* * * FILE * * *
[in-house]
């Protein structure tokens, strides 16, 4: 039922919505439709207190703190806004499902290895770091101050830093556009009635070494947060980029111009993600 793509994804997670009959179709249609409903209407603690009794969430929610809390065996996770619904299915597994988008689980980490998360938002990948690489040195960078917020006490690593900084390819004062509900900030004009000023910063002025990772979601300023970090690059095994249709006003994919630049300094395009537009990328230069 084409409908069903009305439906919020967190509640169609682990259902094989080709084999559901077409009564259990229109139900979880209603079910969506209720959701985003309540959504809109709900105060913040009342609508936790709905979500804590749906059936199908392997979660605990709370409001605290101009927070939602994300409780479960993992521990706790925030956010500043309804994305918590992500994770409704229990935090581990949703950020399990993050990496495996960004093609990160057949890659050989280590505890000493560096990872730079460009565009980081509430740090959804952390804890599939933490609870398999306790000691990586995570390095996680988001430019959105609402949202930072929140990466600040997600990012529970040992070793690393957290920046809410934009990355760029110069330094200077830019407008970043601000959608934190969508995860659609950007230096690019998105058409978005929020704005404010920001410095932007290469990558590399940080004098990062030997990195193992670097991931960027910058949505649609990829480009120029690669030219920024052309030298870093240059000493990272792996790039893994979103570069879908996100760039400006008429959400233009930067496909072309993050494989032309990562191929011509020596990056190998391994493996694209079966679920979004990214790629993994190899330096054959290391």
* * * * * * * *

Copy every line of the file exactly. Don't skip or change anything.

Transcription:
[in-house]
């Protein structure tokens, strides 16, 4: 039922919505439709207190703190806004499902290895770091101050830093556009009635070494947060980029111009993600 793509994804997670009959179709249609409903209407603690009794969430929610809390065996996770619904299915597994988008689980980490998360938002990948690489040195960078917020006490690593900084390819004062509900900030004009000023910063002025990772979601300023970090690059095994249709006003994919630049300094395009537009990328230069 084409409908069903009305439906919020967190509640169609682990259902094989080709084999559901077409009564259990229109139900979880209603079910969506209720959701985003309540959504809109709900105060913040009342609508936790709905979500804590749906059936199908392997979660605990709370409001605290101009927070939602994300409780479960993992521990706790925030956010500043309804994305918590992500994770409704229990935090581990949703950020399990993050990496495996960004093609990160057949890659050989280590505890000493560096990872730079460009565009980081509430740090959804952390804890599939933490609870398999306790000691990586995570390095996680988001430019959105609402949202930072929140990466600040997600990012529970040992070793690393957290920046809410934009990355760029110069330094200077830019407008970043601000959608934190969508995860659609950007230096690019998105058409978005929020704005404010920001410095932007290469990558590399940080004098990062030997990195193992670097991931960027910058949505649609990829480009120029690669030219920024052309030298870093240059000493990272792996790039893994979103570069879908996100760039400006008429959400233009930067496909072309993050494989032309990562191929011509020596990056190998391994493996694209079966679920979004990214790629993994190899330096054959290391």